Before the age of the twilight set upon the Gods, a legend rose to claim his place among them. And even though Kratos sat on the throne as the new God of War, he was haunted by visions of his family, a family he himself murdered. But the hands of Death could not defeat him, the Sisters of Fate could not control him, and on this day, the man, the legend, Kratos, will have his revenge.
~ Gaia narrating about Kratos, the protagonist of God of War series.
A villainous protagonist, or protagonist villain is a character who is the central focus of a story, yet does not have the traditional "heroic" qualities of a classic protagonist. In short, these are the villains who are the main characters of their own stories. Should they have heroic qualities, the audience commonly nickname them "anti-heroes".

Villainous deuteragonists and tritagonists fall under this category too.

There can be more than one villainous protagonist in a same story, but each one has to share the same amount of screen time in order to qualify. In video games, any playable character(s) can qualify (e.g. Michael De Santa, Franklin Clinton and Trevor Philips, who are the protagonists of Grand Theft Auto V). Also, former protagonists who became antagonists (usually due to a tragic event in their life) can also be included, given that they played a large part in the story, even if they no longer function as heroes.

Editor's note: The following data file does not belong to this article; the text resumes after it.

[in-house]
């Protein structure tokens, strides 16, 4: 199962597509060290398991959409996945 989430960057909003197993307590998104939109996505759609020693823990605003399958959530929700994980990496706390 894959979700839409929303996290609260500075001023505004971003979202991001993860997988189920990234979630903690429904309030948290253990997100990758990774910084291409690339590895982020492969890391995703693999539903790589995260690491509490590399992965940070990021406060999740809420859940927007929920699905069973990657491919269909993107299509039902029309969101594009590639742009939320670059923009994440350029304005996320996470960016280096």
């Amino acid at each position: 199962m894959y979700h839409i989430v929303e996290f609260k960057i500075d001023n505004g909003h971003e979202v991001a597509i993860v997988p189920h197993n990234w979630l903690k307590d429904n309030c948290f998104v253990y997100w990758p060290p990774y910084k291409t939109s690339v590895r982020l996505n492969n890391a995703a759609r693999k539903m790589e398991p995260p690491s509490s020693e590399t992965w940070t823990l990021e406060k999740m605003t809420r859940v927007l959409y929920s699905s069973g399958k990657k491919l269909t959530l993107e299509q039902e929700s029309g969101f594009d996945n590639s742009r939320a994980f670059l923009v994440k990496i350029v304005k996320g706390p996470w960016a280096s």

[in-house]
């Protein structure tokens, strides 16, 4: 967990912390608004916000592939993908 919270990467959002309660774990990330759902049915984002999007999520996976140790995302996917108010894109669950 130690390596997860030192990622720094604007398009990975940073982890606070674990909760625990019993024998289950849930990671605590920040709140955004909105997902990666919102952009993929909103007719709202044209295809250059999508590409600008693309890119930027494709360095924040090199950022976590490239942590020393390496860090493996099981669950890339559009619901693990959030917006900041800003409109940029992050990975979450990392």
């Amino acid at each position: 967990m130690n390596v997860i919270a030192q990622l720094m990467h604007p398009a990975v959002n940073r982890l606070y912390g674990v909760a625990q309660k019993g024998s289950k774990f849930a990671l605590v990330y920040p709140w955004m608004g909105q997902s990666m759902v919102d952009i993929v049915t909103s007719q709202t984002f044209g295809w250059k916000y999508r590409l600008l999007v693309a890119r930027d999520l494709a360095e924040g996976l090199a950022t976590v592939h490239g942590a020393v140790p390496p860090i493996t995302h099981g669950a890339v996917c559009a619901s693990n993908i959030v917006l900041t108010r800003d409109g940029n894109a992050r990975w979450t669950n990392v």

Such characters can be found in almost every work of fiction, however, they are quite uncommon in works aimed for children, as these protagonists are usually meant to convey moral values.

Some can be falsely seen as the "protagonist hero" as he/she is seen on the cover of the movie/book and there for the reader/watcher are being lured to believe that the character is the main hero of the story, while they are in fact the main antagonists. One example is Major Chip Hazard from Small Soldiers.

These characters are rarely Pure Evil, because it is very unlikely and odd for a leading character to actually be that evil. In addition, protagonists that are villainous usually set the villainy standards in their story. However, protagonists can still be Pure Evil if they have no redeeming qualities and if the surrounding characters are visibly distressed or repulsed by their actions, thus meaning that they stand out from the rest (e.g. Patrick BatemanLouis Bloom, Frank Underwood, Light Yagami, Richard III and Henry Lee Lucas). In addition, horror works and exploitative medias often feature purely evil protagonists who are meant to be feared as mascots of their own franchise (e.g. Freddy Krueger, Chucky, and Alan Yates).

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